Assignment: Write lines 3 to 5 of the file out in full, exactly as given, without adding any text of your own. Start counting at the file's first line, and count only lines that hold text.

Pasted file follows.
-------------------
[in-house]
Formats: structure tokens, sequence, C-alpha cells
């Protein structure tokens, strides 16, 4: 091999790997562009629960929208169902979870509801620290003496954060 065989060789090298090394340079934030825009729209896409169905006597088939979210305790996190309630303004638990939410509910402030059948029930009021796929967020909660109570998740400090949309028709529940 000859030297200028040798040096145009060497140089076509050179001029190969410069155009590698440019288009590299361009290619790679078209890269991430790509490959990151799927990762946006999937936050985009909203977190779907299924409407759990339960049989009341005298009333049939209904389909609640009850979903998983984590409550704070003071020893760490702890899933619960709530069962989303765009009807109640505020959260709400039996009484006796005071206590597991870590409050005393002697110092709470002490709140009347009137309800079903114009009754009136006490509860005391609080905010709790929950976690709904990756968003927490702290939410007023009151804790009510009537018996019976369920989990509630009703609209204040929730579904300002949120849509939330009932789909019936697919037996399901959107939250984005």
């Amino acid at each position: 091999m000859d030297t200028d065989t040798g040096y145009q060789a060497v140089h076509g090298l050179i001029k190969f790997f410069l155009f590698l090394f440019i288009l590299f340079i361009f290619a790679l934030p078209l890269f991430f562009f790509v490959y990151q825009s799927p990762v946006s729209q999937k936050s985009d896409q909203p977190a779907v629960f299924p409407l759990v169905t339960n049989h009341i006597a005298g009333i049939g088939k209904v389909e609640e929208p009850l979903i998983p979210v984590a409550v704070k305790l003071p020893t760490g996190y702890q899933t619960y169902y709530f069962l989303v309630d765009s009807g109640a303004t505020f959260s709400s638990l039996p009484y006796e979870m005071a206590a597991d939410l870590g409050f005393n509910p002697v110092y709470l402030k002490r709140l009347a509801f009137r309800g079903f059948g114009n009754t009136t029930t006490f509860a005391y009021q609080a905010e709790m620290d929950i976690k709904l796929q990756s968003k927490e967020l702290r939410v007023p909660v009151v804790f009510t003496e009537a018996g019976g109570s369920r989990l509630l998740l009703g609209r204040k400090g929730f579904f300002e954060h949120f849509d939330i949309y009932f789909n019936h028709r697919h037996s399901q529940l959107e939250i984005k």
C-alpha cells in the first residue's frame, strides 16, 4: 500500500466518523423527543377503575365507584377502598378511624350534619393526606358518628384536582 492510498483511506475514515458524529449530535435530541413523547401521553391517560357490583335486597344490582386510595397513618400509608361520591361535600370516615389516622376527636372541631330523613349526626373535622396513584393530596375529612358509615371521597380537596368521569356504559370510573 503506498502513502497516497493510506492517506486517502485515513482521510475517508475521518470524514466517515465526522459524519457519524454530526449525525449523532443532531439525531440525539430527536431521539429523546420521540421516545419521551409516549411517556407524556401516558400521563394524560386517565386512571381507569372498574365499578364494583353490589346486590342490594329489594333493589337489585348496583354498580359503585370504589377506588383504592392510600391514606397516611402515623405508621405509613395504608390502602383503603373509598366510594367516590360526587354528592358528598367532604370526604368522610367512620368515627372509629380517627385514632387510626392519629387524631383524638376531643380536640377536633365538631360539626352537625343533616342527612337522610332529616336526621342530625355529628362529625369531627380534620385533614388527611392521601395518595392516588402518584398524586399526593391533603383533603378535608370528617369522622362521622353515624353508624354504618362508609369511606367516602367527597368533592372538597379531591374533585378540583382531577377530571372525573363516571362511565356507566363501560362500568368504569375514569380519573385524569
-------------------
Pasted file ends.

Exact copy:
């Protein structure tokens, strides 16, 4: 091999790997562009629960929208169902979870509801620290003496954060 065989060789090298090394340079934030825009729209896409169905006597088939979210305790996190309630303004638990939410509910402030059948029930009021796929967020909660109570998740400090949309028709529940 000859030297200028040798040096145009060497140089076509050179001029190969410069155009590698440019288009590299361009290619790679078209890269991430790509490959990151799927990762946006999937936050985009909203977190779907299924409407759990339960049989009341005298009333049939209904389909609640009850979903998983984590409550704070003071020893760490702890899933619960709530069962989303765009009807109640505020959260709400039996009484006796005071206590597991870590409050005393002697110092709470002490709140009347009137309800079903114009009754009136006490509860005391609080905010709790929950976690709904990756968003927490702290939410007023009151804790009510009537018996019976369920989990509630009703609209204040929730579904300002949120849509939330009932789909019936697919037996399901959107939250984005």
């Amino acid at each position: 091999m000859d030297t200028d065989t040798g040096y145009q060789a060497v140089h076509g090298l050179i001029k190969f790997f410069l155009f590698l090394f440019i288009l590299f340079i361009f290619a790679l934030p078209l890269f991430f562009f790509v490959y990151q825009s799927p990762v946006s729209q999937k936050s985009d896409q909203p977190a779907v629960f299924p409407l759990v169905t339960n049989h009341i006597a005298g009333i049939g088939k209904v389909e609640e929208p009850l979903i998983p979210v984590a409550v704070k305790l003071p020893t760490g996190y702890q899933t619960y169902y709530f069962l989303v309630d765009s009807g109640a303004t505020f959260s709400s638990l039996p009484y006796e979870m005071a206590a597991d939410l870590g409050f005393n509910p002697v110092y709470l402030k002490r709140l009347a509801f009137r309800g079903f059948g114009n009754t009136t029930t006490f509860a005391y009021q609080a905010e709790m620290d929950i976690k709904l796929q990756s968003k927490e967020l702290r939410v007023p909660v009151v804790f009510t003496e009537a018996g019976g109570s369920r989990l509630l998740l009703g609209r204040k400090g929730f579904f300002e954060h949120f849509d939330i949309y009932f789909n019936h028709r697919h037996s399901q529940l959107e939250i984005k």
C-alpha cells in the first residue's frame, strides 16, 4: 500500500466518523423527543377503575365507584377502598378511624350534619393526606358518628384536582 492510498483511506475514515458524529449530535435530541413523547401521553391517560357490583335486597344490582386510595397513618400509608361520591361535600370516615389516622376527636372541631330523613349526626373535622396513584393530596375529612358509615371521597380537596368521569356504559370510573 503506498502513502497516497493510506492517506486517502485515513482521510475517508475521518470524514466517515465526522459524519457519524454530526449525525449523532443532531439525531440525539430527536431521539429523546420521540421516545419521551409516549411517556407524556401516558400521563394524560386517565386512571381507569372498574365499578364494583353490589346486590342490594329489594333493589337489585348496583354498580359503585370504589377506588383504592392510600391514606397516611402515623405508621405509613395504608390502602383503603373509598366510594367516590360526587354528592358528598367532604370526604368522610367512620368515627372509629380517627385514632387510626392519629387524631383524638376531643380536640377536633365538631360539626352537625343533616342527612337522610332529616336526621342530625355529628362529625369531627380534620385533614388527611392521601395518595392516588402518584398524586399526593391533603383533603378535608370528617369522622362521622353515624353508624354504618362508609369511606367516602367527597368533592372538597379531591374533585378540583382531577377530571372525573363516571362511565356507566363501560362500568368504569375514569380519573385524569